Greinke-Quentin bad blood runs deep

The Los Angeles Dodgers’ $147 million investment in Zack Greinke suffered a severe blow Thursday night when the right-hander suffered a broken left collar bone in a brawl — a  brawl rooted in an apparent grudge going back to a Kansas City Royals-Chicago White Sox rivalry.

San Diego Padres outfielder Carlos Quentin charged the mound after Greinke hit him with a 3-2 pitch as the leadoff batter in the sixth inning of a 2-1 game, igniting a benches-clearing melee. Greinke almost certainly wasn’t trying to hit Quentin on purpose, given the count and closeness of the game.

Apparently that didn’t matter to Quentin — who has a long memory.

The two used to see one another frequently in the American League Central. In fact, Quentin has faced Greinke more often than all but two pitchers — Justin Verlander and Nick Blackburn. Quentin entered the night with a .250 batting average in his career against Greinke (6-for-24).

Greinke also hit Quentin with two pitches.

That didn’t put Greinke in exclusive company. Before Thursday, 14 other pitchers had hit Quentin twice. Blackburn (four), Jon Lester (three) and Erik Bedard (three) had done so even more frequently.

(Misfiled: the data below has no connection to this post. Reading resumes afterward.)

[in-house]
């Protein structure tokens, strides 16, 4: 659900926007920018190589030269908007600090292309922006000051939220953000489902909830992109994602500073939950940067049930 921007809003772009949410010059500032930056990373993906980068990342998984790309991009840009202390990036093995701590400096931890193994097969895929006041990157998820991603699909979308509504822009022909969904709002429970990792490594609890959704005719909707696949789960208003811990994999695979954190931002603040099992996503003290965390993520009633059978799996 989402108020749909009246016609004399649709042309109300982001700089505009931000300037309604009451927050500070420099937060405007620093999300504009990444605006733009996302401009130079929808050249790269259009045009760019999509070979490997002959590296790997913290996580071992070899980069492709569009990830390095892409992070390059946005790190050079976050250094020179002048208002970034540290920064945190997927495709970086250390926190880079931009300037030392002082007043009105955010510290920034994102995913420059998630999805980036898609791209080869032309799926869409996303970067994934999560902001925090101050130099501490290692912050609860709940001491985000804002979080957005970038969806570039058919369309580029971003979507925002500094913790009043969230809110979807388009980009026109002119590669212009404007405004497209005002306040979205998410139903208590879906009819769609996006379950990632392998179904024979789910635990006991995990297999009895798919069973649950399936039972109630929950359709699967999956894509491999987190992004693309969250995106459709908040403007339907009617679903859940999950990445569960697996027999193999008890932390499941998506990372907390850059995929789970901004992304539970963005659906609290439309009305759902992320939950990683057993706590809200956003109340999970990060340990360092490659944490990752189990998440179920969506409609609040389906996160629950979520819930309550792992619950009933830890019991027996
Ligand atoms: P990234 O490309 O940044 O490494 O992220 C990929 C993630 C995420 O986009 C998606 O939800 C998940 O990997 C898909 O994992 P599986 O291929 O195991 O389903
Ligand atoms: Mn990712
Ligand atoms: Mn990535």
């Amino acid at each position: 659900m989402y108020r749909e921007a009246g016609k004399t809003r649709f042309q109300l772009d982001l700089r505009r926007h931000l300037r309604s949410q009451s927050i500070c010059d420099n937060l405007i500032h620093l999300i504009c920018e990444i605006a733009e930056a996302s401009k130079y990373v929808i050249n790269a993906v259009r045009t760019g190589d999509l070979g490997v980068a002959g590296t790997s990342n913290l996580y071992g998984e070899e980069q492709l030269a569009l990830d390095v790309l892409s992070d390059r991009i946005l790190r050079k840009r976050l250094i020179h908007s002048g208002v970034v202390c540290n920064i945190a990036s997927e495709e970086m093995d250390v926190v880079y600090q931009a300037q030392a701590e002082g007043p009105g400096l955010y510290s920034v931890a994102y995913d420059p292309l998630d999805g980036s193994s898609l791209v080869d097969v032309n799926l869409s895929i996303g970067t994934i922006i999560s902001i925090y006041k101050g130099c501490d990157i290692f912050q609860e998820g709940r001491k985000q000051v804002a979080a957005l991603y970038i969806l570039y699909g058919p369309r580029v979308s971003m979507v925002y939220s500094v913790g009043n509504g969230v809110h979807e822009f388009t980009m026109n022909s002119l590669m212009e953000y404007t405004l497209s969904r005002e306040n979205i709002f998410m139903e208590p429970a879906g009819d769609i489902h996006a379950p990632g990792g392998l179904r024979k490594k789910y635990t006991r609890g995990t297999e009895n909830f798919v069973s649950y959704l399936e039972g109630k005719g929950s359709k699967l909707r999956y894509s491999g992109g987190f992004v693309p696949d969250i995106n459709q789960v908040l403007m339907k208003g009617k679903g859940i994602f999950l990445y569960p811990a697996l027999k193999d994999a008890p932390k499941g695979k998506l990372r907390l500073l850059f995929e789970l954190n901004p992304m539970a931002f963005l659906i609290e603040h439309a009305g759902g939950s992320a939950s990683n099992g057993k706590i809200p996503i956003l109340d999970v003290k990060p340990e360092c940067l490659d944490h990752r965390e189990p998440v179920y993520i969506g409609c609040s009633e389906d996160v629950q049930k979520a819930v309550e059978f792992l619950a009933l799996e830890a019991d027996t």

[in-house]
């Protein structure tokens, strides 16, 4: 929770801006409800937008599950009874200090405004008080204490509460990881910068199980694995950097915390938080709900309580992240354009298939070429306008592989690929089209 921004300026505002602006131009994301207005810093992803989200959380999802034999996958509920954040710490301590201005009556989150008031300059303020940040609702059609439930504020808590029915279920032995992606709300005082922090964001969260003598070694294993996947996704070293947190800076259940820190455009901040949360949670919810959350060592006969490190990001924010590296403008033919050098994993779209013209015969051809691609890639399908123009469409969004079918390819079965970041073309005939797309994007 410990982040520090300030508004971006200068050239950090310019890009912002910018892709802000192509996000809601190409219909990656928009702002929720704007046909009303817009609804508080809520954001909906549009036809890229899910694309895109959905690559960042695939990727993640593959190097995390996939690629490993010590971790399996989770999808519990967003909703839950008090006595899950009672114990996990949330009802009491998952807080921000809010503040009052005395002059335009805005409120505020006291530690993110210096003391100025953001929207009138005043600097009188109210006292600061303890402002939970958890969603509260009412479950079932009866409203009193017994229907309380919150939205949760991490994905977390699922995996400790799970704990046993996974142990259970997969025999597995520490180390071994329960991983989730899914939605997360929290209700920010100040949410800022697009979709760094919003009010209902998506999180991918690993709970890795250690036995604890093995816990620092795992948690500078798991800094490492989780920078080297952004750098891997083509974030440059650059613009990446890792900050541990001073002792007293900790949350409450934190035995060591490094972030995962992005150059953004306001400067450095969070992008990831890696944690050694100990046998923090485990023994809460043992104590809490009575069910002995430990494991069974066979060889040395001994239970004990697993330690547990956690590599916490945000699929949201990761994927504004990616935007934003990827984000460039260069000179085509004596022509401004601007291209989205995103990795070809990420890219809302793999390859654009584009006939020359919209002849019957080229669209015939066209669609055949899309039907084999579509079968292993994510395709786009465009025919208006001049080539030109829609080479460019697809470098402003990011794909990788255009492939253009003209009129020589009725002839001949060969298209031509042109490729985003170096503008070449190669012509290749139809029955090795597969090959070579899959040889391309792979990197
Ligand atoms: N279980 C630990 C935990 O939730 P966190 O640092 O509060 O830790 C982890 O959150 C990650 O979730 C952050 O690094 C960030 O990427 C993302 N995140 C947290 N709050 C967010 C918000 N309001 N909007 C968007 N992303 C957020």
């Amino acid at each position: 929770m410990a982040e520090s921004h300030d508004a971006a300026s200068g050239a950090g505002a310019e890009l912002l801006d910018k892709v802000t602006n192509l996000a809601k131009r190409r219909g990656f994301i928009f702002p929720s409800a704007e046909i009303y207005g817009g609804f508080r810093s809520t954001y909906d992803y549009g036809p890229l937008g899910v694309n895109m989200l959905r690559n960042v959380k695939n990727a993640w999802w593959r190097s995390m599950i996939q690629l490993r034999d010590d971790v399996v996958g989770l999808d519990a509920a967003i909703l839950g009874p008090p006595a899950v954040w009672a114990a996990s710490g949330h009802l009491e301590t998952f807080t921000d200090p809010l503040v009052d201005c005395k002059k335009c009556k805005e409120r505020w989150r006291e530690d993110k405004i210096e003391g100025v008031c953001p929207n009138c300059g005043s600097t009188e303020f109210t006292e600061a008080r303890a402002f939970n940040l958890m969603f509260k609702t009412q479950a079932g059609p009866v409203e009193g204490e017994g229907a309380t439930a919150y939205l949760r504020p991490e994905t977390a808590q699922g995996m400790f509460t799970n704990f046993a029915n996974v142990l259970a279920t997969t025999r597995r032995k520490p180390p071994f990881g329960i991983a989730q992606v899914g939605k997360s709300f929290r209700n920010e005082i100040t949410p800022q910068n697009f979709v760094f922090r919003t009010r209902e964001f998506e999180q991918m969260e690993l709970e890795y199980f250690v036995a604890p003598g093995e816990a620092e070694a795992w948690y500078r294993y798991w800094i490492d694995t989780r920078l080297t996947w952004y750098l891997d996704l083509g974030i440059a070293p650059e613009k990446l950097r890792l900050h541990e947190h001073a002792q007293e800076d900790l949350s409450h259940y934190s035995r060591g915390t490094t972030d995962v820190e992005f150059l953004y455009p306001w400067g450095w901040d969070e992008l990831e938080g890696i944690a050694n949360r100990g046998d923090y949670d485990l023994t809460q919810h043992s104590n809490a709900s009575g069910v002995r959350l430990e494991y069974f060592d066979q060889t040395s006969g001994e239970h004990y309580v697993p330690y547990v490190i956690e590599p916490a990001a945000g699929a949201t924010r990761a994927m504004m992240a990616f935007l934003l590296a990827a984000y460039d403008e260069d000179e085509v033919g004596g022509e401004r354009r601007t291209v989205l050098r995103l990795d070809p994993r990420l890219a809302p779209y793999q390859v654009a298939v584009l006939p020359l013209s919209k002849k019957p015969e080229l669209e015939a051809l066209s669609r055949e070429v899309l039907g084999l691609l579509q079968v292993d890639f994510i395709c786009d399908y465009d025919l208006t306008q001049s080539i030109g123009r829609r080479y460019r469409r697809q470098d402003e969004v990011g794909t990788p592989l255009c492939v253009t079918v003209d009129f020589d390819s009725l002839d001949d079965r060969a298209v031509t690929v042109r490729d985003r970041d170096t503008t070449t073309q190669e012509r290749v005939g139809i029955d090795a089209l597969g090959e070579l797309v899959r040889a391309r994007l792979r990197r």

But it seems Quentin has particular contempt for Greinke. After the benches cleared, Oney Guillen — son of Quentin’s former manager, Ozzie Guillen — tweeted: “greinke has hit carlos many many times. look it up. told me long long time ago. if he does it again im going for him. that was like 09”

Four years later, that is precisely what happened. Quentin, Greinke, Jerry Hairston Jr. and Matt Kemp were ejected as a result. And now the Dodgers’ concern will shift to Greinke, who absorbed a football-style shoulder blow from Quentin in front of the mound.

Greinke stood his ground and made sure the contact came on his left (non-pitching) side, but he still suffered a broken collar bone. It was not immediately known how long Greinke would be out. His arm was in a sling, and he was to be examined in Los Angeles on Friday.

Quentin is a frequent victim of hit-by-pitches, having led the majors in the category during each of the past two seasons. That’s partially explained by the fact that he stands very close to the plate.